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Deciding what to monitor Performance questions Baseline
Keeping in mind different information needs • When deciding what information to monitor and evaluate, keep the following in mind: • Seek information needs of different stakeholders-with them and also project management needs. • Include information that can help you understand how well the project is dealing with cross cutting issues such as participation, gender-balanced impacts and reaching the poorest
Keeping in mind different information needs • Include enough operational information to know if you are making optimal use of resources and that operations are good quality. • Remember to include information for each level of the objective hierarchy. • Seek information that can help you not only check targets, but also to explain progress.
Keeping in mind different information needs • Look out for the unintended positive and negative impacts in-order to undertake corrective action. • Stick to the “less is more” principle. Have only information that is critical to manage for impact
Developing Monitoring and Evaluation Questions • Working with performance questions to guide indicator analysis will give you a more integrated and meaningful picture of overall project achievements. • Starting by identifying performance questions makes it easier to recognize which specific indicators are really necessary. • Sometimes a performance question can be answered directly with a simple quantitative indicator. • They provide additional background information that allows you to interpret the data from the indicators.
Examples of performance questions • How has the purchasing power of target households changed as compared to non-target groups? • What external factors have influenced any changes? • To what extent are target households better able to meet their housing, education and health needs than non-target households? • How have the diversity, production and productivity of agriculture in the target area changed as a result of project activities and as a result of external factors?
Performance question per level of the objective hierarchy • Project design and inputs Indicators here relate to project planning and resource allocation. Some of these indicators include: • Use of sex-disaggregated data in project planning, so as to bring out the differences in roles between women and men; • The economic and cultural issues affecting women’s access to services identified and addressed; • Project staff provided with skills in gender analysis and mainstreaming; • Female staff identified to facilitate women’s participation in the project; • Overall structure set up to act as an incentive in encouraging staff to address gender in their projects;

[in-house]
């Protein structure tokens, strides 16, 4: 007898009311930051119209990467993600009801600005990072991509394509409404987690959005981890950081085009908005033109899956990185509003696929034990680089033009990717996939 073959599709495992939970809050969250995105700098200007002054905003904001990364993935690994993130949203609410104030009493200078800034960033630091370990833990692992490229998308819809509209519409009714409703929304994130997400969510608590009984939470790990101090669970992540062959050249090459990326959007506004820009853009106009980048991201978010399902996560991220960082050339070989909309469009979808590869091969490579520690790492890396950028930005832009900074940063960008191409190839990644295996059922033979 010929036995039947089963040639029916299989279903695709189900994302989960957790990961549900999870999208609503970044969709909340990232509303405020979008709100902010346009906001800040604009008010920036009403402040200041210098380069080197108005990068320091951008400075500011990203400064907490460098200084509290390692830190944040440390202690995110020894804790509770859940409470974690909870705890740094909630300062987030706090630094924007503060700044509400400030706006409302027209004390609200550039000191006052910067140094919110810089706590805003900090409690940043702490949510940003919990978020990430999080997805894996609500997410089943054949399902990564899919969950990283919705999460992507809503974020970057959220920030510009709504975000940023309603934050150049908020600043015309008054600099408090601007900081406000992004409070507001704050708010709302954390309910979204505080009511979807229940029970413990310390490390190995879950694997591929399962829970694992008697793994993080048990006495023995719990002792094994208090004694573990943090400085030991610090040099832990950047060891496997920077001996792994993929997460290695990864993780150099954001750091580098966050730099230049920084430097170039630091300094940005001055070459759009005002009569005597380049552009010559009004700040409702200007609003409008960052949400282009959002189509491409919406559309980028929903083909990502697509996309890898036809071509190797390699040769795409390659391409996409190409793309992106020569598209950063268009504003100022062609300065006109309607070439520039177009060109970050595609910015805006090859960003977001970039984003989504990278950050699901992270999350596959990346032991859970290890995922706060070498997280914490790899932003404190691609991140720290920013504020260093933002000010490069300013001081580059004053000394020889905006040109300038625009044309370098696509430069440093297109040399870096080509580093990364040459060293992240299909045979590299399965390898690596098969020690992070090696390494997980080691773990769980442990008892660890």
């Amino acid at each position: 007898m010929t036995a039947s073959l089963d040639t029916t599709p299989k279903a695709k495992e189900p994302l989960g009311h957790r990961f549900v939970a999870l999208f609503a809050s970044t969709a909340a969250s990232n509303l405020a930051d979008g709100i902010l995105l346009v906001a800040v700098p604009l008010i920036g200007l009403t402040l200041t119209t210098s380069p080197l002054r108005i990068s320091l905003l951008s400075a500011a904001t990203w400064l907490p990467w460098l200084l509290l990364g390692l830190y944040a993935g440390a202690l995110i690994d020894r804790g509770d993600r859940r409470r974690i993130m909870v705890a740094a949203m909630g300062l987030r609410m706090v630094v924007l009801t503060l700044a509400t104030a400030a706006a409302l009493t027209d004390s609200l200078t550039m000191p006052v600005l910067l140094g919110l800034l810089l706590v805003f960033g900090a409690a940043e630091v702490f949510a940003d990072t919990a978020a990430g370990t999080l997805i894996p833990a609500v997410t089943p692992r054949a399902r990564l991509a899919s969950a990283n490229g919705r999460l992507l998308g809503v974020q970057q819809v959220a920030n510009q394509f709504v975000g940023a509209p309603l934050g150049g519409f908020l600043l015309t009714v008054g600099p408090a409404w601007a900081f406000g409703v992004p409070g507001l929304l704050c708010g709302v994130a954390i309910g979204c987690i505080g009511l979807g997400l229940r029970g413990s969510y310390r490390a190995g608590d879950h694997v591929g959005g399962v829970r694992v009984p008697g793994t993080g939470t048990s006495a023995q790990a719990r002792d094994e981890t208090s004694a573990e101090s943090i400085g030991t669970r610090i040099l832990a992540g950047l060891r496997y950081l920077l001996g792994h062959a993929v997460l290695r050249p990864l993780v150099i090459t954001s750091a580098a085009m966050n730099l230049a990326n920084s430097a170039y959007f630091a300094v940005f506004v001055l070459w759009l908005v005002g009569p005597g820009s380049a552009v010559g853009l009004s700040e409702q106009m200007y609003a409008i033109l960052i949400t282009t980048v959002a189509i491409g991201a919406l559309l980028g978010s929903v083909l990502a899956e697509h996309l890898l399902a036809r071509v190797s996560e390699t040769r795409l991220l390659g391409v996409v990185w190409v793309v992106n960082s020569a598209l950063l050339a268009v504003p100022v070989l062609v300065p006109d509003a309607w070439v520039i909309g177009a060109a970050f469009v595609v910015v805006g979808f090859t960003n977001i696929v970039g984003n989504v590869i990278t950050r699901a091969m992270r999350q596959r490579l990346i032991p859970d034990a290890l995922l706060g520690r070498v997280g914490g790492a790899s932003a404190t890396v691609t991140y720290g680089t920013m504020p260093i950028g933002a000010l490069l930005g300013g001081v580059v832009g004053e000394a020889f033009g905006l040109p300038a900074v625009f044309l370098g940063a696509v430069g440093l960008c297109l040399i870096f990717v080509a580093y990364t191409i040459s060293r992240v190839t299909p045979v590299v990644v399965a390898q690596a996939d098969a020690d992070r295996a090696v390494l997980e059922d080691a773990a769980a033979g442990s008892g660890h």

Performance question per level of the objective hierarchy • Project implementation process • Indicators under the implementation process must be able to measure the impact of the way in which the project resources are being used to achieve the project objectives. Some of the key indicators include: • The gender responsiveness of the institutional arrangements and delivery systems through which the inputs will be utilized; • Participatory consultation with communities on project planning and formulation of Action Plans; • Involving communities in construction, procurement requirements concerning female labor; • Administration of small loans through women’s organizations; and • The level of promotion of men and women’s initiative by the project facilitator.
Performance question per level of the objective hierarchy • Project outputs • Indicators to measure gender sensitivity of project outputs may include some of the following: • Level of women selected to participate in the promotion of the project; • Level of increase in number of women using the project services • Level of increase in number of women owning business • Increase in number of women with access to small loans; • Increase in the number of groups formed and implementing the project; • Gender sensitization workshops held for men and women.
Performance question per level of the objective hierarchy • Project impacts • Indicators must also measure the impacts resulting from each of the project outputs such as: • Increased economic empowerment of market women; • Reduction in time women take to perform reproductive activities such as collection of water, firewood, going to the hospitals and taking children to school; • Improved consumption levels, nutrition and health at the household level; • Improved access to agricultural extension services; • Improved access to markets; • Greater role for women in household, group and community based decision making bodies; and • Changes in household and communities’ perception of women and their capabilities.
Performance question per level of the objective hierarchy • Project sustainability • Gender sensitive sustainability indicators are related to the project stakeholders’ ability (such as women’s groups, village or ward level structures) to continue addressing gender even after the project is completed: • Capacity of groups to work on their own strengthened • Group capital maintained • Links with external agencies established • Other involved agencies more gender sensitive
Baseline data • The information you have before you do anything • The information on which your problem analysis is based • The baseline provides a bench mark (snapshot) • It is very difficult to measure impact of your initiative if you don’t know what was the situation before you begun. • It is a vital tool for M&E • You need baseline data that is relevant to your indicators, performance questions and information needs.
Establishing Baselines • Points to consider: • Keep it feasible-simple , small • Be creative with methods-videos, photographs, participatory tools and make the process participatory. • Don’t forget poverty and gender issues in the baseline.